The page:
If you upload a video containing copyright-protected material, you could end up with a Content ID claim. These claims are issued by companies that own music, movies, TV shows, video games, or other copyright-protected material.
Depending on the copyright owner’s policy, some Content ID claims prevent certain material from being available on YouTube. Others allow the video to remain live while directing the advertising revenue to the claimed content's copyright owners, like music.
Am I in trouble?
In most cases, getting a Content ID claim isn’t a bad thing for your YouTube channel. It just means we found some material in your video that’s owned by someone else.
It’s up to copyright owners to decide whether or not others can reuse their original material. In many cases, copyright owners allow the use of their content in YouTube videos to put ads on those videos. These ads may play before or - if the video is longer than 10 minutes - during the video.
However, there are some cases when copyright owners don’t want their material reused:
Blocking a video: Sometimes, copyright owners may block your video, which means people won’t be able to watch it. They can decide to block your video worldwide or just in certain countries.
Muting a video: If your video contains copyright-protected music, the owner may choose to mute it. This means that people can still watch your video, but they won’t be able to hear the soundtrack. This won’t affect your account standing.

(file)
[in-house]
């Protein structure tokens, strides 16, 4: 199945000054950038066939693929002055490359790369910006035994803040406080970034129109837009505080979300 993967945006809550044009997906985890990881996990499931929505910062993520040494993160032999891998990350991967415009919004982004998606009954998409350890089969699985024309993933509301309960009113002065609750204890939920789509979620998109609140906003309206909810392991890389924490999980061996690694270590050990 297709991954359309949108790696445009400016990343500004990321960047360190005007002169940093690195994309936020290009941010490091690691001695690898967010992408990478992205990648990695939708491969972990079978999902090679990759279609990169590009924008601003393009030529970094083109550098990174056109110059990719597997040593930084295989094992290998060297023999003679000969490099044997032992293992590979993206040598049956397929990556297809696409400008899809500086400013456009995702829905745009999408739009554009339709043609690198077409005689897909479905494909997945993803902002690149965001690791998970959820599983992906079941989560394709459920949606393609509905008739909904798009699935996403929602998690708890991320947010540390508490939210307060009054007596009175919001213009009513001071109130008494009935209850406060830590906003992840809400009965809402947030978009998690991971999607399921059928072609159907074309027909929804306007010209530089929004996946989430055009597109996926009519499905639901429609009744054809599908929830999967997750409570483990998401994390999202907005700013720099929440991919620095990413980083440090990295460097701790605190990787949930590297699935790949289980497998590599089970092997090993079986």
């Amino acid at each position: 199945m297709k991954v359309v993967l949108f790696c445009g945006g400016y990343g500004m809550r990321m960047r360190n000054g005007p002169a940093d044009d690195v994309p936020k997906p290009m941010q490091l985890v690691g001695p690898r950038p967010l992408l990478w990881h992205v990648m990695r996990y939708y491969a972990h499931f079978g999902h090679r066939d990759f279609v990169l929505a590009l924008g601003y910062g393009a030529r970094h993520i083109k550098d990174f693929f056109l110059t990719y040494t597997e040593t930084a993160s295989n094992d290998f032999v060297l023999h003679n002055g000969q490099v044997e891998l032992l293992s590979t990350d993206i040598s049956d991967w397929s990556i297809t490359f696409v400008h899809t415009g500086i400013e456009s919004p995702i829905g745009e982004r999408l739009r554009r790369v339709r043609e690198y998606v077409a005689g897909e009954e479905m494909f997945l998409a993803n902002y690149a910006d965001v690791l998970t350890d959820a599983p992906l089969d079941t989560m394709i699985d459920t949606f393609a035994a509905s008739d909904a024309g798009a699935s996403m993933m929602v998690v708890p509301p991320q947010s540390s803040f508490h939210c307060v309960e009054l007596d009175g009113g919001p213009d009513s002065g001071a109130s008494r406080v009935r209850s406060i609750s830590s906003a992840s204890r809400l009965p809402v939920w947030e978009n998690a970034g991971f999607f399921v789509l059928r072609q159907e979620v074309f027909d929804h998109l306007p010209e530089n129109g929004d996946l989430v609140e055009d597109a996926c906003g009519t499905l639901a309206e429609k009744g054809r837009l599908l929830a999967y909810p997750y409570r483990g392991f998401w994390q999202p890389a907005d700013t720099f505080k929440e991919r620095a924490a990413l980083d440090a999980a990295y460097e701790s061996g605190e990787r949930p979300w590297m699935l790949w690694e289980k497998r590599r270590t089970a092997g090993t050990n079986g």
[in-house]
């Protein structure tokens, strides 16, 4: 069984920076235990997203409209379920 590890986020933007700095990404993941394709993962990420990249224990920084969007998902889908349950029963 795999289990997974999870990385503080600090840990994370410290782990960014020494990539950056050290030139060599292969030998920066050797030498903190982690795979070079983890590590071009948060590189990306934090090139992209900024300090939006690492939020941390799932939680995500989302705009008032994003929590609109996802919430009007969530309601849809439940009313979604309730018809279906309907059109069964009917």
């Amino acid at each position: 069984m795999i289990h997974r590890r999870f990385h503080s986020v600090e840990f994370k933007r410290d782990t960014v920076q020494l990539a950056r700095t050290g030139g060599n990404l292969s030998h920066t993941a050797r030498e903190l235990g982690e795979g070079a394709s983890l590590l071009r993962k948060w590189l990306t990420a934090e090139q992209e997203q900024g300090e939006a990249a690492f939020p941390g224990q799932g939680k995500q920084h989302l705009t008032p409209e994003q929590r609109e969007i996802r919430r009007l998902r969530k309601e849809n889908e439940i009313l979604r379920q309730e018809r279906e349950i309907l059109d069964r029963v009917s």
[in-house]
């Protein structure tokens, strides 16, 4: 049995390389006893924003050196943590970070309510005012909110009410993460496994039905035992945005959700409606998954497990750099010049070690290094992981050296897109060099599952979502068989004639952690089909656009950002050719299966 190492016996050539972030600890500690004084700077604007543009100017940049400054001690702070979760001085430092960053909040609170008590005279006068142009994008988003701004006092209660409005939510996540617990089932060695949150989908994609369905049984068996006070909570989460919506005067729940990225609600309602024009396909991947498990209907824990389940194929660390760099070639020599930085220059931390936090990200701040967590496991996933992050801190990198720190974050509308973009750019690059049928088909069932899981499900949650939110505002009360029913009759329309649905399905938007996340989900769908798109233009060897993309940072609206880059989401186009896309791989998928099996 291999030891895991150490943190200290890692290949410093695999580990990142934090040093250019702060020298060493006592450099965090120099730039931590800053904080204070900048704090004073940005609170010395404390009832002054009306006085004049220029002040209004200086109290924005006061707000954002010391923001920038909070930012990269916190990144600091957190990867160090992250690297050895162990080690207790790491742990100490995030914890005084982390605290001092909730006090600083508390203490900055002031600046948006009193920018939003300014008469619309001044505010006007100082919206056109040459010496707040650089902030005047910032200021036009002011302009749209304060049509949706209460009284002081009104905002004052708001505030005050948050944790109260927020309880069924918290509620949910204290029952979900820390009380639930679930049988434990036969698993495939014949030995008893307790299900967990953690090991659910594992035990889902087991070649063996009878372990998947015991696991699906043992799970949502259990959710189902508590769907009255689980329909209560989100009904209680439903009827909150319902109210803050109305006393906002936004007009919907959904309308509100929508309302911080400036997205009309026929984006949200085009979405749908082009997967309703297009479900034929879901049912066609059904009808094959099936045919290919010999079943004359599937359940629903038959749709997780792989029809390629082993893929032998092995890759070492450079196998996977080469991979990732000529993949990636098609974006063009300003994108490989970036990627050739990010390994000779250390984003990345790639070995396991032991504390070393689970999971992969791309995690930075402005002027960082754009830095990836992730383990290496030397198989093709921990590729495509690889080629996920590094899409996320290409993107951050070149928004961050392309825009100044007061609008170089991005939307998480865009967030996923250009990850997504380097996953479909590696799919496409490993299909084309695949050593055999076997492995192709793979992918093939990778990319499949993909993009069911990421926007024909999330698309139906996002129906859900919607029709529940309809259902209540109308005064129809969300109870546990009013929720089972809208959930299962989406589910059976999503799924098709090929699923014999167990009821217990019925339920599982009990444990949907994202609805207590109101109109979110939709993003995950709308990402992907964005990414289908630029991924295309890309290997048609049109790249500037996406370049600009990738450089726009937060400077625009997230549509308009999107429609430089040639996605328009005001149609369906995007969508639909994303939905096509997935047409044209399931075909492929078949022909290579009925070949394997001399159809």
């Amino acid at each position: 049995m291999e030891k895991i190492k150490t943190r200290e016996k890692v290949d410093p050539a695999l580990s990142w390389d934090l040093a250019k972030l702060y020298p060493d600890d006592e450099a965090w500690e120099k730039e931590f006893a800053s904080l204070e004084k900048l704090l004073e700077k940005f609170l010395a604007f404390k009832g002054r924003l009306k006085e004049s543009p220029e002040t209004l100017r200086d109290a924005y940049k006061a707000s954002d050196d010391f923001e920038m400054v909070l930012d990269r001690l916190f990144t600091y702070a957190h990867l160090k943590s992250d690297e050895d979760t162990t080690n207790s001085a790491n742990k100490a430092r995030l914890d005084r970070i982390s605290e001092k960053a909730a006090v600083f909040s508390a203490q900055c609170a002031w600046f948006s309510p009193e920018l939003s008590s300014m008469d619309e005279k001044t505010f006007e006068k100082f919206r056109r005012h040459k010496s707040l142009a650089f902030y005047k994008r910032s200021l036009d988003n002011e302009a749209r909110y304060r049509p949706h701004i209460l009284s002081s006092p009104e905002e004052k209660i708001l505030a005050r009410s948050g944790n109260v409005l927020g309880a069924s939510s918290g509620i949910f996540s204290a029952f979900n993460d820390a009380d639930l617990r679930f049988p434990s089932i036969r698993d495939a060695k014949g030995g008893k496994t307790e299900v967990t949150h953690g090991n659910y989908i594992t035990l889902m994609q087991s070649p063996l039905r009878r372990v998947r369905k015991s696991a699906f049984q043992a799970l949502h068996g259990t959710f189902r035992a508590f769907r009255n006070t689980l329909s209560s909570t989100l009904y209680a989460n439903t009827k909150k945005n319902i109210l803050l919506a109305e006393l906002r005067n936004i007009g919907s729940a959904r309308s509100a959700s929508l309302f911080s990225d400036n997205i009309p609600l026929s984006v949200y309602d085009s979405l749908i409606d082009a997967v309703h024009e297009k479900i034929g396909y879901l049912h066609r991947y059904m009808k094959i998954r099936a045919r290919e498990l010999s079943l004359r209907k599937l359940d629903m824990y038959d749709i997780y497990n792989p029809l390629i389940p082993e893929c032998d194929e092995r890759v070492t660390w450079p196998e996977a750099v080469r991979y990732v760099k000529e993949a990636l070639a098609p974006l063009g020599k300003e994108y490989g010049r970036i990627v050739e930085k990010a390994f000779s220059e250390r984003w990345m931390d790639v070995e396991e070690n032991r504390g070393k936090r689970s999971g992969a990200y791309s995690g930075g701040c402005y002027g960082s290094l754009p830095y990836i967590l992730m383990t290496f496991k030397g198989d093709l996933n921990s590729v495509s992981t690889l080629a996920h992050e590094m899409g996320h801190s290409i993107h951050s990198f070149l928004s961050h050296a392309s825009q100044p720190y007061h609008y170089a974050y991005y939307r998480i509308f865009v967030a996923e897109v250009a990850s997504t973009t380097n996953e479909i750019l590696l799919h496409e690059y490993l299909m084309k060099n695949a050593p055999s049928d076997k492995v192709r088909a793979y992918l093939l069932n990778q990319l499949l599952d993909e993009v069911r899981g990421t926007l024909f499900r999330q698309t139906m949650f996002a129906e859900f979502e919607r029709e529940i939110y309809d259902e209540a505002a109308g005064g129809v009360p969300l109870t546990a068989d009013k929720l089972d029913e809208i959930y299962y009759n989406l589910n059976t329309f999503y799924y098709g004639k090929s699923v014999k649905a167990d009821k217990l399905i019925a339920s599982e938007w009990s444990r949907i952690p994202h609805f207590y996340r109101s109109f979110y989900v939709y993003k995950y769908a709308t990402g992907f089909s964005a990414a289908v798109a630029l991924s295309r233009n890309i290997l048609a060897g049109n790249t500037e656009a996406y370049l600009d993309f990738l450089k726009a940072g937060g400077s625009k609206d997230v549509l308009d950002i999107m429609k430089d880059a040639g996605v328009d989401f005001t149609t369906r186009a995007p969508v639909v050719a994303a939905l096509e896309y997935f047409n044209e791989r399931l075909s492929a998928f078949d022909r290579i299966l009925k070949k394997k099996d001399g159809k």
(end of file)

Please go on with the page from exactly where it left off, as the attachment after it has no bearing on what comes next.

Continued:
Blocking certain platforms: In some cases, copyright owners may restrict the devices, apps, or websites on which their content can appear. These restrictions won’t change the availability of your video on YouTube.com.
Can I claim Remixes?
Unless you have the rights to claim a remix of your original, you cannot claim one. Also, remixing popular songs cannot be uploaded to our platform. Every piece of work must have the appropriate rights to be distributed and/or claimed via the YouTube Content ID program.
Claims from Symphonic
If you see us claiming music on your profile, please do not worry. This is the automatic YouTube Content ID system, and it can be released so that we don't monetize on your videos but do so on any other videos across YouTube.What is a dispute, and what happens after?
After you submit your dispute, the copyright owner has 30 days to respond. During this time, the claim will be temporarily released. If they don’t respond within 30 days, their claim on your video will expire, and you don’t need to do anything.
There are a few things that the copyright owner can do after you dispute:
- Release the claim: If they agree with your dispute, they can choose to release their claim. If you were previously monetizing the video, your monetization settings would be restored automatically when all claims on your video are released.
- Uphold the claim: If they believe their claim is still valid, they can choose to uphold it. If you feel it was mistakenly upheld, you may be able to appeal their decision.
- Take down your video: They can submit a copyright takedown request to remove your video from YouTube, which means you’ll get a copyright strike on your account.
While your dispute is active, two things may happen to your monetization depending on the policy that the Content ID claimant has set for the claim:
- If the policy is set to block or track, this policy will be temporarily lifted until your dispute is resolved. During this time, your video will not be monetized.
- If you have monetization enabled on your video and the claimant wishes to monetize their claim on the video, we will continue to show ads on it and hold the earnings separately. As soon as the dispute is resolved, we'll pay the revenue earned during the dispute to the appropriate party. Learn more about monetization during a Content ID dispute.